Not far from our house, a development of McMansions has begun construction, and some homes are finally available for walk-through. Being curious to see how the other half lives, my family and I went out over the weekend and walked around a couple.
No doubt about it, these houses do have lots of space. If you were mad at your relatives, you could pretty much avoid them for days at a time. In fact, your cars wouldn’t even have to talk to each other, because several of these places had two garages–just in case, I suppose, your Hummer gave your Mercedes-Benz bad vibes.
Unfortunately, there was one glaring design flaw. When I entered the first house, I was transfixed by the built-in bookshelves surrounding the fireplace and indulged in some fairly serious Bookcase Lust. As I was preparing to leave the house, however, I took a last lingering look at the shelves and realized what I hadn’t seen before: you couldn’t fit hardbacks on these shelves. Not even trade paperbacks. The only thing that would fit on them was small knickknacks and mass-market paperbacks.
Well, that was a deal-killer for me. Where would I put my Dickens? Where would I put my Plaidys? Where would I put my hard-to-find Robert Hale titles? And where would I put The Traitor’s Wife? What’s the point of spending $750,000 on a house if you can’t stretch out on the couch and stare admiringly at one’s own book on one’s own built-in bookshelves? Does that mean I’d have to take up reading Danielle Steele?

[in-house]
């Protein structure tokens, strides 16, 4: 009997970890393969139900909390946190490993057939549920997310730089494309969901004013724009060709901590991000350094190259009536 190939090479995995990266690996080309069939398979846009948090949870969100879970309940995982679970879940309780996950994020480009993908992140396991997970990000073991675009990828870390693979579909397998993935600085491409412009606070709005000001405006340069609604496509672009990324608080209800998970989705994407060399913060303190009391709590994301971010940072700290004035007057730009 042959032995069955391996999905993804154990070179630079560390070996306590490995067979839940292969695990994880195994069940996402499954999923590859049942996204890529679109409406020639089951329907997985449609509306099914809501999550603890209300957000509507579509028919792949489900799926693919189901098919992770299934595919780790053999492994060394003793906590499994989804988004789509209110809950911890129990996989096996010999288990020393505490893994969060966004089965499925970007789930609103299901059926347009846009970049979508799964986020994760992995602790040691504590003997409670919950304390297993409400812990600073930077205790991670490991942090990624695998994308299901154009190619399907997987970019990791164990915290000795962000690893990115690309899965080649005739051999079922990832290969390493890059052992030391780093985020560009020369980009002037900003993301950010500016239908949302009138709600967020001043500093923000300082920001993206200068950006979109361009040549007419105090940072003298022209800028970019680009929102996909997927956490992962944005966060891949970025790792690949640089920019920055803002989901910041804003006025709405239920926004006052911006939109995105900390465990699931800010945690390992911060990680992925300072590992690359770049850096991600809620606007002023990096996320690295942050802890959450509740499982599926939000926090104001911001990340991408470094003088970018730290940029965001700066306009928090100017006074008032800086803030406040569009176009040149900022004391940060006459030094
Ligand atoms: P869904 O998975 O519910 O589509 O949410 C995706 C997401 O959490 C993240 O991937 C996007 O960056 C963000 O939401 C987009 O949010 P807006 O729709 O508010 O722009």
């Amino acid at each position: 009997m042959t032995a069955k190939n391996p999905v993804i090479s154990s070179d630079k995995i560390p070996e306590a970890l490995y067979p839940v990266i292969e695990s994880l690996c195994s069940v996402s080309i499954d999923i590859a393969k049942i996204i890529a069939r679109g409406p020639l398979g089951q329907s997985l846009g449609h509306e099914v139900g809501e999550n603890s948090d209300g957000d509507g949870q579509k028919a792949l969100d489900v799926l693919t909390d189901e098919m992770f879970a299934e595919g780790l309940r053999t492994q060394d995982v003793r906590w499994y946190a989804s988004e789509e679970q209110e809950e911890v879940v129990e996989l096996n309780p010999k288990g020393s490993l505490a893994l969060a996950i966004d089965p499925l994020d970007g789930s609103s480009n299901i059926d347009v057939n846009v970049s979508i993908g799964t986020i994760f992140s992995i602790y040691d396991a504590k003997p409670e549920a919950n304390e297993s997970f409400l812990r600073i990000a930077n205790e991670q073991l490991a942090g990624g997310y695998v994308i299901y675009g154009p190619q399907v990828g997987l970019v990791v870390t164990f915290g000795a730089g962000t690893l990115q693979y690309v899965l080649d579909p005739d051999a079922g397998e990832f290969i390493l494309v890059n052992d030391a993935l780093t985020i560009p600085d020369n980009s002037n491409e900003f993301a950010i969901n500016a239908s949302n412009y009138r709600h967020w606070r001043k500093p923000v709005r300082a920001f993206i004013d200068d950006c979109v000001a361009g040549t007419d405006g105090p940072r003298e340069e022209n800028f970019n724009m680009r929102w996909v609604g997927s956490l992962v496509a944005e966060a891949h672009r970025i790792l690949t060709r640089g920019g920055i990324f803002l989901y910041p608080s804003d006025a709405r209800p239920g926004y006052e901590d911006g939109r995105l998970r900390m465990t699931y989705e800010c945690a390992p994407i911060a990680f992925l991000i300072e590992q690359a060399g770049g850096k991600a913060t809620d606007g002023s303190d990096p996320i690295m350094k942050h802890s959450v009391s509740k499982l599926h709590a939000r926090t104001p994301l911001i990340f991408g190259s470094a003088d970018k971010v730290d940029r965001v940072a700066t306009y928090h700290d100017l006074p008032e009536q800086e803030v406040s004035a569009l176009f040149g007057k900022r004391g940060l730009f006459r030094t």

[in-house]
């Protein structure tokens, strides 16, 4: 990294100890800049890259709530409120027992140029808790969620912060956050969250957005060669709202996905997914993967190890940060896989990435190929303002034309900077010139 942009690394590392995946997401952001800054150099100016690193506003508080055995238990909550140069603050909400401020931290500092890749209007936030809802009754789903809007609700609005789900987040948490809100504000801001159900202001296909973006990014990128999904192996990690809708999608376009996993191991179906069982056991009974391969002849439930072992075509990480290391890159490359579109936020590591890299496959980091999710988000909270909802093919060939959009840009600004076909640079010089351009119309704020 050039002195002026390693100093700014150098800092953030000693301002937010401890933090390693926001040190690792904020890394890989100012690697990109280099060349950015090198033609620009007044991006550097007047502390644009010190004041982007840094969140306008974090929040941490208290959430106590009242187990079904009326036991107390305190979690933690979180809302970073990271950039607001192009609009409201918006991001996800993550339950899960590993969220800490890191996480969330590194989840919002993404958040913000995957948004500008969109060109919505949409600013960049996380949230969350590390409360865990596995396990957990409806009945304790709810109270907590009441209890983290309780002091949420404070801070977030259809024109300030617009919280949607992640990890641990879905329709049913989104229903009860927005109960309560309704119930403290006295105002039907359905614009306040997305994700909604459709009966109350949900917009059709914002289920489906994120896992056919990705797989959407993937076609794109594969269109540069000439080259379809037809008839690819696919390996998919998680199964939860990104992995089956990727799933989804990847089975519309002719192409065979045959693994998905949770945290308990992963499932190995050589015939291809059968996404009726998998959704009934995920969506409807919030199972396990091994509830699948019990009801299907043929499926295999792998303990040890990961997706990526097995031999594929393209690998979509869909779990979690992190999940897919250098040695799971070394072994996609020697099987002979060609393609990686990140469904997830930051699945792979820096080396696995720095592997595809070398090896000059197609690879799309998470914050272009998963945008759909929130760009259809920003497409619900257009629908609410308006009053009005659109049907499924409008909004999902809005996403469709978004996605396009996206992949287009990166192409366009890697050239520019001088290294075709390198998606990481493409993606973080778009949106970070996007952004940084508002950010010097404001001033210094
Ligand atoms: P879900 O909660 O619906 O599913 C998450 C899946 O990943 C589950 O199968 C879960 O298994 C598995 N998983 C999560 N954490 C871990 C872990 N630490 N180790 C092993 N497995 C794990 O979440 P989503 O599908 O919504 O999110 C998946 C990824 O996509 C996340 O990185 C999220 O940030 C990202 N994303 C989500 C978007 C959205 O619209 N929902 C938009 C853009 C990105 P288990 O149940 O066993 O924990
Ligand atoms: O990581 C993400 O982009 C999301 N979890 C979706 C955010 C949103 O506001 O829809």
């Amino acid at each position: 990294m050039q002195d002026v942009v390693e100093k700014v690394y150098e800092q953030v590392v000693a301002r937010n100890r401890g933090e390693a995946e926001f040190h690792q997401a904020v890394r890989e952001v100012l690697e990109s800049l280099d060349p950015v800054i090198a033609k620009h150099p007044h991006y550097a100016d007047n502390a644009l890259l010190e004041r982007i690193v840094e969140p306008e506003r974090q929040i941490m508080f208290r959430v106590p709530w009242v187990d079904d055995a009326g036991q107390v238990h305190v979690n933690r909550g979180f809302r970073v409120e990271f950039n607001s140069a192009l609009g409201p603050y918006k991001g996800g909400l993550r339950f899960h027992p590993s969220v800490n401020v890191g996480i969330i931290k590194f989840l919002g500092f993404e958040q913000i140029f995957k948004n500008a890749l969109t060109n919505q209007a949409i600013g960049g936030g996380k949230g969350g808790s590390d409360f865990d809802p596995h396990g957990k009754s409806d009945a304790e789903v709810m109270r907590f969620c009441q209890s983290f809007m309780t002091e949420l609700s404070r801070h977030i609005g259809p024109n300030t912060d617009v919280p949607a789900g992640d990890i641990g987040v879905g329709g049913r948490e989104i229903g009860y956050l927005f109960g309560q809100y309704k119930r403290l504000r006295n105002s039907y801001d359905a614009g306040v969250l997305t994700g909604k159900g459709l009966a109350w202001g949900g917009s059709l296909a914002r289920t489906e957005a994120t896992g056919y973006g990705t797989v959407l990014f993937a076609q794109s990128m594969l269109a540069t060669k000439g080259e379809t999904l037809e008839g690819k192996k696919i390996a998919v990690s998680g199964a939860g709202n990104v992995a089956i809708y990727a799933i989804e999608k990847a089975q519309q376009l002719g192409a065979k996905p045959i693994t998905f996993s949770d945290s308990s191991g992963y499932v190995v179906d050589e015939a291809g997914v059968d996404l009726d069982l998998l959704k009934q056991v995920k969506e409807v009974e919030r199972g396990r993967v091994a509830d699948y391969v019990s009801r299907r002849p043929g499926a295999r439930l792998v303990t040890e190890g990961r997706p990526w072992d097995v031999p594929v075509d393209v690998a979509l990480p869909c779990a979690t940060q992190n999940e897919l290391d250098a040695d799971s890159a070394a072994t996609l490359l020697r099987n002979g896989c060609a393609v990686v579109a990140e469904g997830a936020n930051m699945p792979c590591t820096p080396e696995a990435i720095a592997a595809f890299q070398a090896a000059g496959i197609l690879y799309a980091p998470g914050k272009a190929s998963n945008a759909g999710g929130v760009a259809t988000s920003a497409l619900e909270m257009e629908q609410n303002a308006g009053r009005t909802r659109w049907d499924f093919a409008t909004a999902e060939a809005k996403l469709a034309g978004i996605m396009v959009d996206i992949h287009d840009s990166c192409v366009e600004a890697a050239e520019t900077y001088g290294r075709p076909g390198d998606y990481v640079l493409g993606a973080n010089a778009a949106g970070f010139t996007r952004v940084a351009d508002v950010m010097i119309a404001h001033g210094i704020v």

So, no McMansion for me, thank you very much, until I see one that caters to the wishes of the discerning reader. (And, of course, until I address the small matter of affording one.)
Anyway, yesterday I finished reading Jane Lane’s Bridge of Sighs (which wouldn’t fit on the McMansion’s bookshelves either). It’s about Mary Beatrice, second wife of James II. I was rather disappointed in it, especially when compared to the other Jane Lane novels I’ve read, the best of which have a dry wit and a deep sympathy for the main characters. There are a few good moments here, but I never felt that I knew Mary Beatrice or believed in the emotions that we were told she was feeling. I kept reading it because I knew little about the history of the time and was curious to find out what happened, but otherwise I doubt it would have held my interest.
Finally, I’ve signed up to do a posting for Marg and Kailana’s 2006 Advent Blog Tour. There’s been a lot of nice posts so far, and I’m looking forward to reading what comes next. Mine is scheduled for December 21, and will feature Christmas of 1484 with Richard III. (If you’re a diehard Ricardian without a sense of humor–not that you probably read this blog if you are–pass this one by.)